ETFs | September 8, 2021

ETFs: How Much Do They Really Cost?

Key Points

  • When investing in ETFs, consider these four potential costs: commissions, operating expenses, bid/ask spreads, and changes in discounts and premiums to net asset value.

  • The effect for a premium or discount can be either positive or negative depending on which way the discount or premium moves between a purchase and subsequent sale.

  • The total cost of owning an ETF can vary significantly depending on the asset class the fund invests in, as well as your portfolio strategy.

Exchange-traded funds (ETFs) are similar to mutual funds except that they trade intraday like stocks. Even though ETFs can be relatively inexpensive, investing in them does include certain costs.

The most obvious is the operating expense ratio (OER), which is incurred while owning the ETF. However, trading costs are also important: commissions (if applicable), bid/ask spreads, and changes in discounts and premiums to an ETF’s net asset value (NAV) will impact the total cost of ownership.

Operating expenses

ETFs are popular with investors for a number of reasons, but investors often find the lower operating expenses most appealing. Most ETFs have attractively low expenses compared to actively managed mutual funds and, to a lesser extent, passively managed index mutual funds.

ETF expenses are usually stated in terms of a fund’s operating expense ratio (OER). The expense ratio is an annual rate the fund (not your broker) charges on the total assets it holds to pay for portfolio management, administration, and other costs. 

As an ongoing expense, the OER is relevant for all investors but particularly for long-term, buy-and-hold investors.

When choosing between two or more ETFs that track the same market index (or similar indexes), be sure to compare their expense ratios among other factors. Several ETF issuers have recently launched lower OER versions of their most popular funds. A little homework might pay off.

Commission costs

Unlike other investments, many investors can trade listed ETFs online commission-free, including at Schwab.1 Thus, commission costs aren’t as important of a consideration as they have been in the past. However, you’ll still want to check with your broker for commission costs, which can range from $0 to $25 or more (fees are often higher if you place a trade in person or over the phone).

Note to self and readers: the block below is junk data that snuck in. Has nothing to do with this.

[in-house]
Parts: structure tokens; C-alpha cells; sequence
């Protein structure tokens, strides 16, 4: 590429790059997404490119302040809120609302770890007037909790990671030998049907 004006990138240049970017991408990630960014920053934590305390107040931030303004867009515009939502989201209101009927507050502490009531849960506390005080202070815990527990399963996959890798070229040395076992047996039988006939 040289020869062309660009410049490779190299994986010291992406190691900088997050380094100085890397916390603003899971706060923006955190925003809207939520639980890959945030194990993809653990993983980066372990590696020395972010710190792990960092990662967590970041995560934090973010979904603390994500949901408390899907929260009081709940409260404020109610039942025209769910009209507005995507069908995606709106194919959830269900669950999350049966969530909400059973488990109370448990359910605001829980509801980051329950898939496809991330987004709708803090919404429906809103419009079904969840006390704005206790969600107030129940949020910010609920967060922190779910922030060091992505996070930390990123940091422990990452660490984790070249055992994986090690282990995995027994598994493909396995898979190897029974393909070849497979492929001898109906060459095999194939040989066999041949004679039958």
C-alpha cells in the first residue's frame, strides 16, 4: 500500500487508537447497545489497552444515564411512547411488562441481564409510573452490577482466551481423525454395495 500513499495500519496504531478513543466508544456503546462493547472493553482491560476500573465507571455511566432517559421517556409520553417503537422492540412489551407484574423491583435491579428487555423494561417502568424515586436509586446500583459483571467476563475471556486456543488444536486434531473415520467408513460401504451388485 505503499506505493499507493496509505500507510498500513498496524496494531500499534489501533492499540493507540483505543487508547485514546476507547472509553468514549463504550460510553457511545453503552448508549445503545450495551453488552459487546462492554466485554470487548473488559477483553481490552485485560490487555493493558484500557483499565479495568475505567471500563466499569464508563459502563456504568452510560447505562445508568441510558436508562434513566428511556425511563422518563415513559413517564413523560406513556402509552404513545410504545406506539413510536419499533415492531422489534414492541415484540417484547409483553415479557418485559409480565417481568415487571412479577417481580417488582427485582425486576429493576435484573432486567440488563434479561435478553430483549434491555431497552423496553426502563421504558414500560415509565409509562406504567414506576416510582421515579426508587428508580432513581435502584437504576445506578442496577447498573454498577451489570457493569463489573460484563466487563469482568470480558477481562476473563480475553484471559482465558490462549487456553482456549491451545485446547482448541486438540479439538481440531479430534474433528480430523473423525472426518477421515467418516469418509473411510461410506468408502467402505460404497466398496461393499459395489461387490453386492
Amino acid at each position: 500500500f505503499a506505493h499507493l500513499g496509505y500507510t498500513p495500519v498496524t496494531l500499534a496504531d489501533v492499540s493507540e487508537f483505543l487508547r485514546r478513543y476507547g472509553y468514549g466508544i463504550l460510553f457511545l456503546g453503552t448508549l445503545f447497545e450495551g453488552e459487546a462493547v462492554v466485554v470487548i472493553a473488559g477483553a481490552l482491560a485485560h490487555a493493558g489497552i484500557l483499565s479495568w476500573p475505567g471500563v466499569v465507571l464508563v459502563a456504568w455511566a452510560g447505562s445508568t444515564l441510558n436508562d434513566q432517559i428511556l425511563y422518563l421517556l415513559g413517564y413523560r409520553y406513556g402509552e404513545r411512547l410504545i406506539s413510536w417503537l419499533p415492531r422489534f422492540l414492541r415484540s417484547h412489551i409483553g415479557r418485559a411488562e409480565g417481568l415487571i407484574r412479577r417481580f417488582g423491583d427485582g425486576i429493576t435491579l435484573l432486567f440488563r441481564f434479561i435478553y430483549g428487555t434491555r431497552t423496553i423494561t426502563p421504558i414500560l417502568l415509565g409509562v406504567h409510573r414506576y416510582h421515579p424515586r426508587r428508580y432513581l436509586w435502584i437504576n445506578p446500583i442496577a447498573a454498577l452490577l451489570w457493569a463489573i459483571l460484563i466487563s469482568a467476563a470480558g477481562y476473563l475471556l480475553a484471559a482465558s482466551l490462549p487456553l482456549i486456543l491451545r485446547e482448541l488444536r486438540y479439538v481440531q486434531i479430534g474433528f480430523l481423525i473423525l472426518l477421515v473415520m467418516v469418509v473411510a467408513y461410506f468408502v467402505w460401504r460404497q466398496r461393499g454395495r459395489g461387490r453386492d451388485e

In cases where you pay commissions to trade ETFs, keep these two points in mind:

  • The more frequently you trade, the more you’ll pay in total commissions.
  • Because commissions are typically a flat fee no matter how large or small the trade, the percentage cost per trade will be larger for smaller trades and smaller for larger trades. For example, a $5 commission on a $500 trade represents a somewhat large 1% fee, whereas the same commission paid on a $5,000 trade represents a 0.1% fee


Bid/ask spreads

While commissions and expense ratios are straightforward, ETF investors often overlook a third cost: the bid/ask spread.

The ask (or offer) is the market price at which an ETF can be bought, and the bid is the market price at which the same ETF can be sold. The difference between these two prices is commonly known as the bid/ask spread. 

You can think of the bid/ask spread as a transaction cost similar to commissions except that the spread is built into the market price and is paid on each roundtrip purchase and sale. So, the larger the spread and the more frequently you trade, the more relevant this cost becomes.

The three main factors that drive bid/ask spreads include:

  • The extent of market maker competition
  • The liquidity of the underlying assets in the ETF 
  • Market maker inventory management costs


Comparing bid/ask spread and expense ratio for two ETFs

Let’s compare costs for two hypothetical ETFs assuming a $10,000 purchase.




Commission (online trades only)



Expense ratio